How toxic is the water?

Discussion in 'Up to the Minute' started by Mabel, Sep 8, 2005.

  1. Mabel

    Mabel Former Member

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    I know it was mentioned before but I haven't seen any discussion, what do we know about the effect that millions and millions of gallons of toxic water might have on the ocean? On Greta tonight (I think it was on Greta) they said more pumps are being brought in. I believe they said (I really need to pay more attention) that these new pumps could process millions of gallons of water every hour....and still it might take up to 80 days to drain the city. I'm quite concerned about what the toxins in this much water might do to the marine environment. I suppose I should just assume that FEMA or some other 'on the ball' agency has already looked into this.
     
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  3. KrazyKollector

    KrazyKollector New Member

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    The ramifications to the Gulf will be horrible. It will also be horrible to areas of the Mississippi River and the leeching could may any crops grown a health risk in years to come.

    My DH works for a Water Pollution Control Center and he has to have several shots that cover things like hepatitis, typhus, tetanus. So much crud has already leeched down into the ground of NO and surrounding areas.

    I know some have already gotten sick and some have died (if what I remember is correct). How long it can incubate in people who waded through it or swam and maybe swallowed water, I have no clue.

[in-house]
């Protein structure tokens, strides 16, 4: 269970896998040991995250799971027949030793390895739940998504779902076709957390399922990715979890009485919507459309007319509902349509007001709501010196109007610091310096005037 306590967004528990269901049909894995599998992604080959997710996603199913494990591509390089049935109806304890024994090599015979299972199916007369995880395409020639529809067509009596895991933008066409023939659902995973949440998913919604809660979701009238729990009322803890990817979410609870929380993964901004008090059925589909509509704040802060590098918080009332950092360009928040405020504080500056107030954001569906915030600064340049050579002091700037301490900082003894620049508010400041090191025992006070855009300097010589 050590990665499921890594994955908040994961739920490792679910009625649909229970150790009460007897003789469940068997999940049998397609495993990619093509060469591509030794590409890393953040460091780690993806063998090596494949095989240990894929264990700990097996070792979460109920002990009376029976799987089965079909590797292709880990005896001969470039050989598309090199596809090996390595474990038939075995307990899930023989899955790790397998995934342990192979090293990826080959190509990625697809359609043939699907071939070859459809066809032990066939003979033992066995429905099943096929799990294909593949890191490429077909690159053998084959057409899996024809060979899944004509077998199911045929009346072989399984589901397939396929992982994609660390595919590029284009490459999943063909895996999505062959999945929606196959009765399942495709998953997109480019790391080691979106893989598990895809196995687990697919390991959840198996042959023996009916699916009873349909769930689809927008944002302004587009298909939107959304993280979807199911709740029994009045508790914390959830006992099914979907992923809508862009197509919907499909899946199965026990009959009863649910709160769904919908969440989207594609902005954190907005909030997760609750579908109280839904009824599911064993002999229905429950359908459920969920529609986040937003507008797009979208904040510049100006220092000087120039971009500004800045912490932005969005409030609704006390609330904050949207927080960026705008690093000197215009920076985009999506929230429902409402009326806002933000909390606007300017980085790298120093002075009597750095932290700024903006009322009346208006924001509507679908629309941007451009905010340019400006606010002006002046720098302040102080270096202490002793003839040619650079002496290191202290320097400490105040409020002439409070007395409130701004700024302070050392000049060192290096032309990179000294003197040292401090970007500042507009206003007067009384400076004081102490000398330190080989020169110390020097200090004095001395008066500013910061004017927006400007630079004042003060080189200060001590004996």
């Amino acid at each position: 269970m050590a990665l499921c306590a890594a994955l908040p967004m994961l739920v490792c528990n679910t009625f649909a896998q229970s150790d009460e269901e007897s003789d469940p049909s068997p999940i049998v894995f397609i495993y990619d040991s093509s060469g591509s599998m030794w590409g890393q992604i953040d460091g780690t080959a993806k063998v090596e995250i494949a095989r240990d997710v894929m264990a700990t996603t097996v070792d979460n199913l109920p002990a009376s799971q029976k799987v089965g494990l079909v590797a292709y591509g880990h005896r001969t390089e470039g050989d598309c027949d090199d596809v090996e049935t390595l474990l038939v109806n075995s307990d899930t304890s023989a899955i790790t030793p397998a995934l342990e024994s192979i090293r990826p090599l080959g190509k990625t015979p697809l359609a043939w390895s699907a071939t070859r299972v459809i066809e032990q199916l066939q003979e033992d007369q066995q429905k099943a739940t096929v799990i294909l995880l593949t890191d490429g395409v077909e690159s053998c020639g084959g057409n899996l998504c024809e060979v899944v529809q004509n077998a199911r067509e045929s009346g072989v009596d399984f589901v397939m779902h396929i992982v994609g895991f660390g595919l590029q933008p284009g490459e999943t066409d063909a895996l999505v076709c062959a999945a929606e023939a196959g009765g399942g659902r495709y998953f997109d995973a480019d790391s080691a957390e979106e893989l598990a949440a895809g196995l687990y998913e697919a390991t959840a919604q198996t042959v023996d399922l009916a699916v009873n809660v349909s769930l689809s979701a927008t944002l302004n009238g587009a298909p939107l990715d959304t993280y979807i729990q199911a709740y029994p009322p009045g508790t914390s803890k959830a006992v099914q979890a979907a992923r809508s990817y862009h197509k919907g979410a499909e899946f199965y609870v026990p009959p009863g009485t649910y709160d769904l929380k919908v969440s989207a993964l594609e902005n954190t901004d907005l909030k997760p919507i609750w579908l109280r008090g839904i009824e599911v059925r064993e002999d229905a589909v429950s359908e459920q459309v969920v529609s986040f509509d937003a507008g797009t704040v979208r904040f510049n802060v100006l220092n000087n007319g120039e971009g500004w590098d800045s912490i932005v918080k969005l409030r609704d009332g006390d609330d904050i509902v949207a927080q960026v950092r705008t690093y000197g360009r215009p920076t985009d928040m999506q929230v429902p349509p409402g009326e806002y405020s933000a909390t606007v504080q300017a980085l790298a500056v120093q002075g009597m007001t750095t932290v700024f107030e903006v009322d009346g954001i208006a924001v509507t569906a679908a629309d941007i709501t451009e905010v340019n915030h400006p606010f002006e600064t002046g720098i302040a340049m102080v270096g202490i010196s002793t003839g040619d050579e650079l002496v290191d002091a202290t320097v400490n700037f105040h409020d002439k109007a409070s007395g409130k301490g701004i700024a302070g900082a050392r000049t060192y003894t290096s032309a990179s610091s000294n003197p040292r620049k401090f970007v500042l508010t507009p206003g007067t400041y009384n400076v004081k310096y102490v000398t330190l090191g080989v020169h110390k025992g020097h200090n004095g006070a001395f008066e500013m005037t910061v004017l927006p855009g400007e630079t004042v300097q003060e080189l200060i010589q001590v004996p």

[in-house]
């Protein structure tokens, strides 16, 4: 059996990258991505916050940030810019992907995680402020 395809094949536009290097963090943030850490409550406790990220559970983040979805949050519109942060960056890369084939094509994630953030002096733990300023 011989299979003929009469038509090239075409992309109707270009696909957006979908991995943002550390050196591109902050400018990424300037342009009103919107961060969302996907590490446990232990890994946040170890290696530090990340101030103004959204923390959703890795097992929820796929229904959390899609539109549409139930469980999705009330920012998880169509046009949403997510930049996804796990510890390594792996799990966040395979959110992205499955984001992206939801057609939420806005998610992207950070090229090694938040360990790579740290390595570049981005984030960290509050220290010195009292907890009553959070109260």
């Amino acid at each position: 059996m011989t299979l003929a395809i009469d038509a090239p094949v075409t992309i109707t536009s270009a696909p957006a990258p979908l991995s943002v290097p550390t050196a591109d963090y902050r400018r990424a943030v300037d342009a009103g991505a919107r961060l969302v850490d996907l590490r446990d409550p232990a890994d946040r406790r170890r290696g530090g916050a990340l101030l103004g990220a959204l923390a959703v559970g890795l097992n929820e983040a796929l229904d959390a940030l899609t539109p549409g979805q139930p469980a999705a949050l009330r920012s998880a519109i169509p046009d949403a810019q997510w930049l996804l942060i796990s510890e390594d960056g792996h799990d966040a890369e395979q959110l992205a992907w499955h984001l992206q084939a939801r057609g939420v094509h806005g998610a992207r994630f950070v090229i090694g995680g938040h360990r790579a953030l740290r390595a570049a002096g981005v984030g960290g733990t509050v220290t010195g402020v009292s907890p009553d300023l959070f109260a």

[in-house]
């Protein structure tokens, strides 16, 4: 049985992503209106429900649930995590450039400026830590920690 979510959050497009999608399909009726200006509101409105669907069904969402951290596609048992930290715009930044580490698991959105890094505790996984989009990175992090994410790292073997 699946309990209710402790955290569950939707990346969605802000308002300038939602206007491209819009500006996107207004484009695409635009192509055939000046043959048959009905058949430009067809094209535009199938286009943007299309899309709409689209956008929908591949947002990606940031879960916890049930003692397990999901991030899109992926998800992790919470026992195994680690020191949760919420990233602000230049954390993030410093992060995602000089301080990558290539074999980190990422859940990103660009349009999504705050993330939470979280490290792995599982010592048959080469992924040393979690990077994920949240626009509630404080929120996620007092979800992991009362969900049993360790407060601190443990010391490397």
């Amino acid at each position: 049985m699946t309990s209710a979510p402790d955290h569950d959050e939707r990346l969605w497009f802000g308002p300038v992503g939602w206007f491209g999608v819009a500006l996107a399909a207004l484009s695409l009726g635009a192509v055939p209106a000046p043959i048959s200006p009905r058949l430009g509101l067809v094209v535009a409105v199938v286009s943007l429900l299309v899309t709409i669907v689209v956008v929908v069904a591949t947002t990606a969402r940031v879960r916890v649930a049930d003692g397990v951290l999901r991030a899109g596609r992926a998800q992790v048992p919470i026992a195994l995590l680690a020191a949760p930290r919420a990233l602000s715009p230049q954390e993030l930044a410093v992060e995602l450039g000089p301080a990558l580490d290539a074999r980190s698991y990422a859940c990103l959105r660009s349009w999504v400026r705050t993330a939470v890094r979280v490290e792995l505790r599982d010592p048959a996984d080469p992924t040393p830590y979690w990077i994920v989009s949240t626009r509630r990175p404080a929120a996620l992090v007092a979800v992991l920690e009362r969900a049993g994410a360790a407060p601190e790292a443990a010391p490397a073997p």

But, I continue to pray for everyone involved in all three states.
     
  4. JBean

    JBean Retired WS Administrator

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    BATON ROUGE, Louisiana (Reuters) -- The toxic brew of chemicals and human waste in the New Orleans floodwaters will have to be pumped into the Mississippi River or Lake Pontchartrain, raising the specter of an environmental disaster on the heels of Hurricane Katrina, experts say
    The dire need to rid the drowned city of water could trigger fish kills and poison the delicate wetlands near New Orleans and the Gulf of Mexico at the mouth of the Mississippi. (Full story)

    State and federal agencies have just begun water quality testing but environmental experts say the vile, stagnant chemical soup that sits in the streets of the city will contain traces of everything imaginable.

    "Go home and identify all the chemicals in your house. It's a very long list," said Ivor van Heerden, head of a Louisiana State University center that studies the public health impacts of hurricanes





    http://www.cnn.com/2005/TECH/science/09/06/katrina.water.reut/
    and http://www.cnn.com/2005/TECH/science/09/05/katrina.wetlands.ap/index.html
     
  5. dani

    dani Go Ducks!

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    I just heard, on Hannity and Colmes on FOX, a guy say that fish swimming around in the flood waters of the city are jumping out of the water and throwing themselves up onto the piles of rubble to die. This ought to be a clue to even the clueless. :doh:

    I will not be buying fish from the gulf area for a lo-o-ong time, if ever again.

    I can't believe the governor of Louisiana not insisting on a forced evacuation. She wants to wait until the water tests she sent off come back, which will be another 3 or 4 days. Meanwhile, more and more citizens will be getting sick. Some people need to be protected from themselves. :banghead: